I've always associated InCopy with magazine, text book, or newspaper workflows. For book production, since we have longer production deadlines and is more of a linear workflow (my turn, your turn), InCopy has not been appealing. I'm taking another look to see if things have changed and see if InCopy has gotten upgraded enough to make it work in book production. I also see that the last version was in 2018. We are in Adobe InDesign 2019 and soon to be 2020. Are there any concerns there? Also, if someone can share their good or bad experiences using InCopy in book production that would be great. Thank you.
Hi Bob, thank you for replying. Yes, after I clicked on Post I realized there was a 2020 version. This was my mistake.
The book production process we have is very linear. A designer or typesetter does the InDesign layout (usually just one file), prints a PDF and sends it off to the editor. The editor either comments on the PDF or writes the edit on a printout. The designer gets the edits and makes the necessary correction in InDesign. We have a Magazines division that uses InCopy with Woodwing to manage their files. For us in the book division we don't have Woodwing to help manage the files. One of our designers told me that InCopy now has a feature ("packages) that can allow the designer and typesetter work together without needing Woodwing. The idea is that the editor can make edits that can flow directly to the layout without too much effort. Could this work? What are the advantage or disadvantages? Thank you.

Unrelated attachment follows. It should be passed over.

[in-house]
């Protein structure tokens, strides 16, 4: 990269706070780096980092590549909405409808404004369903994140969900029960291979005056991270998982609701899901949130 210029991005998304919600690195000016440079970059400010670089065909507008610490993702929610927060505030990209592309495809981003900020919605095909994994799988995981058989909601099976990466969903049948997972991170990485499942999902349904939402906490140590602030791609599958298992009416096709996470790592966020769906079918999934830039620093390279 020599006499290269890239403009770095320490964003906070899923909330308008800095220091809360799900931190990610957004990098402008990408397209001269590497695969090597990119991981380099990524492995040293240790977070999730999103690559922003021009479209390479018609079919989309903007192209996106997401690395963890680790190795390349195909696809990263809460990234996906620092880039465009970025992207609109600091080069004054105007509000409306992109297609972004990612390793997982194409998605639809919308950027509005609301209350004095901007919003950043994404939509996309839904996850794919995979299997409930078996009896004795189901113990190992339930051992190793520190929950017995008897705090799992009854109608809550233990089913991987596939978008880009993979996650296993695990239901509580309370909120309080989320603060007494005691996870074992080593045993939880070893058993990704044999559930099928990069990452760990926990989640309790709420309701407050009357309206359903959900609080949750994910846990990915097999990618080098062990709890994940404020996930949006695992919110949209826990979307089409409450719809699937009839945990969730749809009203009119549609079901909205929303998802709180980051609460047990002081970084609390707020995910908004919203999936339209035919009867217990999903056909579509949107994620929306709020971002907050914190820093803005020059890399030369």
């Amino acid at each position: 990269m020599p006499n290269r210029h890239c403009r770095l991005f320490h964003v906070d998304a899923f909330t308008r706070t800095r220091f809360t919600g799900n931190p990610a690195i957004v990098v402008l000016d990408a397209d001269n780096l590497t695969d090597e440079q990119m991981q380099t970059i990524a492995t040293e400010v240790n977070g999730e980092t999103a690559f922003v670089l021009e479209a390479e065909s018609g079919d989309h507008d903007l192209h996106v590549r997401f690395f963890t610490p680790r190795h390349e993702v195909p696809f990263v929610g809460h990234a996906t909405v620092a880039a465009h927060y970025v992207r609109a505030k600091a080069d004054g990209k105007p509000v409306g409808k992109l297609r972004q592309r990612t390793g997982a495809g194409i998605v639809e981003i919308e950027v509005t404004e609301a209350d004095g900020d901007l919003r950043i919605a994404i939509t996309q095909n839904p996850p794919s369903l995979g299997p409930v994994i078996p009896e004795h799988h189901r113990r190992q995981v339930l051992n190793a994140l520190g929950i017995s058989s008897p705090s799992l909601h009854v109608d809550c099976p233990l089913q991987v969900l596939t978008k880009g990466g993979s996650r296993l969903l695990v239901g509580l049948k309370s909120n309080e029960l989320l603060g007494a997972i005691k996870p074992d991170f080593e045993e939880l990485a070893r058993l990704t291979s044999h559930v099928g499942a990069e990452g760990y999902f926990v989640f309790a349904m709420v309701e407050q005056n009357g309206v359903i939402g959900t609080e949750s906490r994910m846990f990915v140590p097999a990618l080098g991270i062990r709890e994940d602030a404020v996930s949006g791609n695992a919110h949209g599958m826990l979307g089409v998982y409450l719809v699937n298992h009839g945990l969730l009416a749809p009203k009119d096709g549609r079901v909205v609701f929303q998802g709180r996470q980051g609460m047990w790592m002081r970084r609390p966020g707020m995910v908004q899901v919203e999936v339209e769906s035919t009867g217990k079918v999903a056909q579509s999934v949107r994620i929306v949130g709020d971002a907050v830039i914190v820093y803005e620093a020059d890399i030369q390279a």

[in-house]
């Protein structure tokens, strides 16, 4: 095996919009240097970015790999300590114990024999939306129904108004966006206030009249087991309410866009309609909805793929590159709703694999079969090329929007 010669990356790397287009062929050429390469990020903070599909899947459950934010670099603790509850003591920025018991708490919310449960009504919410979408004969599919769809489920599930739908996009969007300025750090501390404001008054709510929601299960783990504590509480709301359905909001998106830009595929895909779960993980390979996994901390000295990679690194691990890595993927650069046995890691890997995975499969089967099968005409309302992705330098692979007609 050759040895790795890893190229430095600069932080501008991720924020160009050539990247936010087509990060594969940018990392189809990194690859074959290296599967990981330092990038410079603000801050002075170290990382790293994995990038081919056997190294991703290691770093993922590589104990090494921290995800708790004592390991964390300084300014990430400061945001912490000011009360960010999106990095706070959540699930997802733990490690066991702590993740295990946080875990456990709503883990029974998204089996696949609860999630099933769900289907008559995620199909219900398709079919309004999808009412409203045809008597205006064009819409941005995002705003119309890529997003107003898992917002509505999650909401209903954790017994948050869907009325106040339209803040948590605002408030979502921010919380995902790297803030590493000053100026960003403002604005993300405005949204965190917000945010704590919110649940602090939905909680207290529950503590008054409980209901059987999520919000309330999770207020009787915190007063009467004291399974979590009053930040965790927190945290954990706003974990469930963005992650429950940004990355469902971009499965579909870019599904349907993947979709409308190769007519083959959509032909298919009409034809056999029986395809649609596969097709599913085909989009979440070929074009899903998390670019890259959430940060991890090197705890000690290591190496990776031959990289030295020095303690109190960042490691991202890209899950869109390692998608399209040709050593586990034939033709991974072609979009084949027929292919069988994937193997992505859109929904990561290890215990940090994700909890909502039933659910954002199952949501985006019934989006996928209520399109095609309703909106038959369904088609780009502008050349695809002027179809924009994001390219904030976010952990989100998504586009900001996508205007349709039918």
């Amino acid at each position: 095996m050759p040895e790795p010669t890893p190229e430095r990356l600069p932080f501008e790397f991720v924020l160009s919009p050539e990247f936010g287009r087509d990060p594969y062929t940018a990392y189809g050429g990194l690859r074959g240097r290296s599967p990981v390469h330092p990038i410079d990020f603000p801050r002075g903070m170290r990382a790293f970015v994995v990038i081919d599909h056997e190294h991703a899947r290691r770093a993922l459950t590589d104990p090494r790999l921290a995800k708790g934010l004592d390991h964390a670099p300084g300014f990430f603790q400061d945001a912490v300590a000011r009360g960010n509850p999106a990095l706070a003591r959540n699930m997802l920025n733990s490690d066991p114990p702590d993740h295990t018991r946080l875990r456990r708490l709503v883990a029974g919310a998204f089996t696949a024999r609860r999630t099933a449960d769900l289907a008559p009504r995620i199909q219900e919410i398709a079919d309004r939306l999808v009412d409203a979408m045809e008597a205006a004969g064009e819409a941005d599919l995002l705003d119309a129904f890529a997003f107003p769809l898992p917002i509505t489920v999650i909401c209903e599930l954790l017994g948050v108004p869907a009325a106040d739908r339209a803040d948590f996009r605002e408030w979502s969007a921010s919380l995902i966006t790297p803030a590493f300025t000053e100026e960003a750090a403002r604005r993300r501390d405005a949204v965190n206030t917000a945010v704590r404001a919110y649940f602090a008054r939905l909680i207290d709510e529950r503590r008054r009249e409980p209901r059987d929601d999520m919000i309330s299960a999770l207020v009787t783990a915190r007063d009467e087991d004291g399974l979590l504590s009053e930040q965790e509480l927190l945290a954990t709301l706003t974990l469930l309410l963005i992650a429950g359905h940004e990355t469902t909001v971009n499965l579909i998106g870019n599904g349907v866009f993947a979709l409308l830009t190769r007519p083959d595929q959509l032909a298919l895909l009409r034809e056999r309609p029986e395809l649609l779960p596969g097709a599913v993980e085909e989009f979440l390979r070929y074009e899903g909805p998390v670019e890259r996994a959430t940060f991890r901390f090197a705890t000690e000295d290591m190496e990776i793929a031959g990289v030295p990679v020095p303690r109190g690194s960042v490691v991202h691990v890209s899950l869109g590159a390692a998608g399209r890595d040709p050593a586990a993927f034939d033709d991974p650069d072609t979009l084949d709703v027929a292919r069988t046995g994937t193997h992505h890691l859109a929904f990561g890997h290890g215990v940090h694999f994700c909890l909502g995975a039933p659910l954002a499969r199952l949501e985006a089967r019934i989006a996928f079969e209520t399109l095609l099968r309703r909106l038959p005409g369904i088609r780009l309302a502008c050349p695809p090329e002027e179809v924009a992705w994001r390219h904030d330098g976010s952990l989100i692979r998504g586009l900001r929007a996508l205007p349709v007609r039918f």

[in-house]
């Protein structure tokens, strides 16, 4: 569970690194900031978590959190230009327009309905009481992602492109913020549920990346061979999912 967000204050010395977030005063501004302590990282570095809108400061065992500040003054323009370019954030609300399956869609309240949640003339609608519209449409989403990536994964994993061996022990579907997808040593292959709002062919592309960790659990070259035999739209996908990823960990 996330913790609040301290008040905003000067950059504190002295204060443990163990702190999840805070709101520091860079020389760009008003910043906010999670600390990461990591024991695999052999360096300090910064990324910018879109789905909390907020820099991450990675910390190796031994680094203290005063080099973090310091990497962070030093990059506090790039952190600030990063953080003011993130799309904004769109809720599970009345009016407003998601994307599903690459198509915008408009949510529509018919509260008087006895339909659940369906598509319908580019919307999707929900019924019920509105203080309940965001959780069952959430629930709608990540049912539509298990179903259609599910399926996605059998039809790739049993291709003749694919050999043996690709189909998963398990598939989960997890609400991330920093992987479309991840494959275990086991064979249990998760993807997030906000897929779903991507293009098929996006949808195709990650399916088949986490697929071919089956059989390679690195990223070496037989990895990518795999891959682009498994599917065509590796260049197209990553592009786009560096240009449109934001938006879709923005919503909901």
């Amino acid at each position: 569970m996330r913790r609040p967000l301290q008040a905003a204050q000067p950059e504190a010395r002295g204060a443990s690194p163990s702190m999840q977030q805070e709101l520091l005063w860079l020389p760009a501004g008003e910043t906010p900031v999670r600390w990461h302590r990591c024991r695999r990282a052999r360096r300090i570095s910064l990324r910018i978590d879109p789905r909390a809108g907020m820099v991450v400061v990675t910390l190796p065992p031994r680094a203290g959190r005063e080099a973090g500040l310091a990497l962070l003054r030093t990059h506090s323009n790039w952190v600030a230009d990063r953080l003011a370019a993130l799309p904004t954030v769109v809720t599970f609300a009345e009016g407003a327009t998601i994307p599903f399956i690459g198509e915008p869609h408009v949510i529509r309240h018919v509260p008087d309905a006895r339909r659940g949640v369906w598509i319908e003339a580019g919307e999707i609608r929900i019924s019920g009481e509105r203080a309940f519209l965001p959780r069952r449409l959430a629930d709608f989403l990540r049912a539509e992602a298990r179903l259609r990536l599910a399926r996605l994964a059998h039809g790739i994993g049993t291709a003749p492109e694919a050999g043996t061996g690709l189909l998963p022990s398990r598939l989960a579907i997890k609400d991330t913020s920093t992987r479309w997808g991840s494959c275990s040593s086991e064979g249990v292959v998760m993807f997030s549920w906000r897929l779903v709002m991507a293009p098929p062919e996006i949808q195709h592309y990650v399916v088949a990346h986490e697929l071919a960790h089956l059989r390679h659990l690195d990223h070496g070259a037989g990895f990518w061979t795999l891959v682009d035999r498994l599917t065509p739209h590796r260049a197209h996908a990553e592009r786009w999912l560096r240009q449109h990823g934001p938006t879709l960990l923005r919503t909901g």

Bob, this is extremely nice of you to answer my questions. This is very useful information as we explore this path further. Much appreciate.
>> Could this work? What are the advantage or disadvantages?
Yes it could. But if admin give "incopy-package" to the "writer" he need to understand that he can't do any changes in this period for not lose this changes after "applying" this package.
As Bob mentioned, you don't need Woodwing for this workflow.
Some of your easiest options are: